Track and then limit your social media usage every day. If you are using it to boost your influence, to market, or as a means for social outreach, then yes, you should spend a little time every day on each platform. But the next time you reach the end of your day wondering where the time went, look to social media first.
Recruit accountability partners. Whomever you decide to recruit, make sure they are holding you accountable to your weekly goals. This takes a bit of honesty and courage to openly admit to others the areas that you get distracted, but with their help, and your own rock solid resolve, you’d be surprised how much time you really have every day.
Keep focused and stay the course. The next time you are tempted to split up a task into a multiple day endeavor, see if you can actually finish it within one. Don’t underestimate your ability to get ‘in the zone’ and do some really good work in one attempt. This saves up a lot of time where you have to work yourself into a state of focus throughout a multiple-day timeframe.
Try to focus on the present moment. Worrying about the future and fixating on the past is inevitable. But to actively seek to minimize the time we spend in those states is a always a good use of energy. To be sure, where we can do the most good is in the present moment, where we can look to become as engaged as possible.
Don’t waste time complaining! You might have falling into the habit of complaining about every little thing that comes your way. This a form of avoidance. Instead, actively fixing the problems that come your way is much more productive than passively complaining about them.
Plan accordingly and practice self-reflection: If you find yourself not getting as much done as you want during the day, spending the time to self-reflect on your day and measure the effectiveness of how you spent your time is essential for saving time.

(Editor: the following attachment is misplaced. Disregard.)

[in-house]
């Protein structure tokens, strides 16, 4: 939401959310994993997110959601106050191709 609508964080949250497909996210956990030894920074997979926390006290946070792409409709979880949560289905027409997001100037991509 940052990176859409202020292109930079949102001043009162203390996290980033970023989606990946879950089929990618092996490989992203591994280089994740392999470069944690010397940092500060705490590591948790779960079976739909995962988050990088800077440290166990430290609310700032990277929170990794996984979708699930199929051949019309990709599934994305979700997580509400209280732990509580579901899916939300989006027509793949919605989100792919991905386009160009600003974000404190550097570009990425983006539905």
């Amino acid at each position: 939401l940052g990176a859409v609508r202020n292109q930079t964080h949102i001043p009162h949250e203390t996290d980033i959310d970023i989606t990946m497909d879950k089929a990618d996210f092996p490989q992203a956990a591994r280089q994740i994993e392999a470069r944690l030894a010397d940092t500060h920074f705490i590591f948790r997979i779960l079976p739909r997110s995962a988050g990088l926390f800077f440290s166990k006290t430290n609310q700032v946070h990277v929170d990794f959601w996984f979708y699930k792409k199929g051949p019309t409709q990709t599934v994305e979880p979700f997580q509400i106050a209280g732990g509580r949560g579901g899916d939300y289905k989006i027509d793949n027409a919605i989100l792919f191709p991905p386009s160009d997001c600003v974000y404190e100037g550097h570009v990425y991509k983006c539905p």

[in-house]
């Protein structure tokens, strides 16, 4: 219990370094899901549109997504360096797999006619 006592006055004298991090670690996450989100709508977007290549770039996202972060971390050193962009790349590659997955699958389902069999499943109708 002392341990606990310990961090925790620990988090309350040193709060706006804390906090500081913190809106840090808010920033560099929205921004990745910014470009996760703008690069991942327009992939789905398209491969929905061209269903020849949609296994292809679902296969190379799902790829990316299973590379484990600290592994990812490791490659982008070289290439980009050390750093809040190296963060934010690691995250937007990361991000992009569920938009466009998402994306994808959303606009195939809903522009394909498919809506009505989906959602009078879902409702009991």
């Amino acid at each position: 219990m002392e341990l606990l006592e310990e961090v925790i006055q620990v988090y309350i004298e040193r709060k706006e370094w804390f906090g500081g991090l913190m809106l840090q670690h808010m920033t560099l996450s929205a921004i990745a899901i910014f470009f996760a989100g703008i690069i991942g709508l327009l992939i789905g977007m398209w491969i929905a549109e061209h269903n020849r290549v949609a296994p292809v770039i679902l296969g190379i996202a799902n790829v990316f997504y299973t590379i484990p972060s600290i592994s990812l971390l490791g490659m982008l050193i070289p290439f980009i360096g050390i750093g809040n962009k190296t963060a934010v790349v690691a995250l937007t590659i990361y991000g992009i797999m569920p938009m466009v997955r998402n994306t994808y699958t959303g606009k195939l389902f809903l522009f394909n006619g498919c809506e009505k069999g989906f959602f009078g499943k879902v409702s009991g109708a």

So, with this information at your fingertips, the choice is yours to invest your time wisely!
Sometimes in our culture, positivity gets a bad rap. Somewhere along the way we started equating positivity with naiveté, as if the only way to be perceived as intelligent, experienced, or successful, is to be a cynical or pessimistic person.
Here’s the thing though: That type of thinking is complete nonsense!
In fact, success and happiness are not mutually exclusive. What if I told you that positivity could be the wellspring from which all of your strength lies. That despite modern perceptions of positivity, it is actually far more likely you’ll get ahead if you cultivate optimistic habits in your life.
So you can either let someone else tell you the type of story you need to write for yourself--from a place of cynicism and negativity--or you can draw from the words of author Ryan Holiday when he says:
“There is no good or bad without us, there is only perception. There is the event itself and the story we tell ourselves about what it means.”
In this way, we can choose frame our decisions, outlook, and overall disposition from a place of positivity. It is wholeheartedly our choice!
Now, it is a fact that human beings have learned to looked at the world through negativity biases for millenia now. And this tendency towards negativity has a lot to do with the anatomy of our brains--which will process a negative input much quicker than a positive one due to the part of the brain called the amygdala (that famous fight-or-flight area).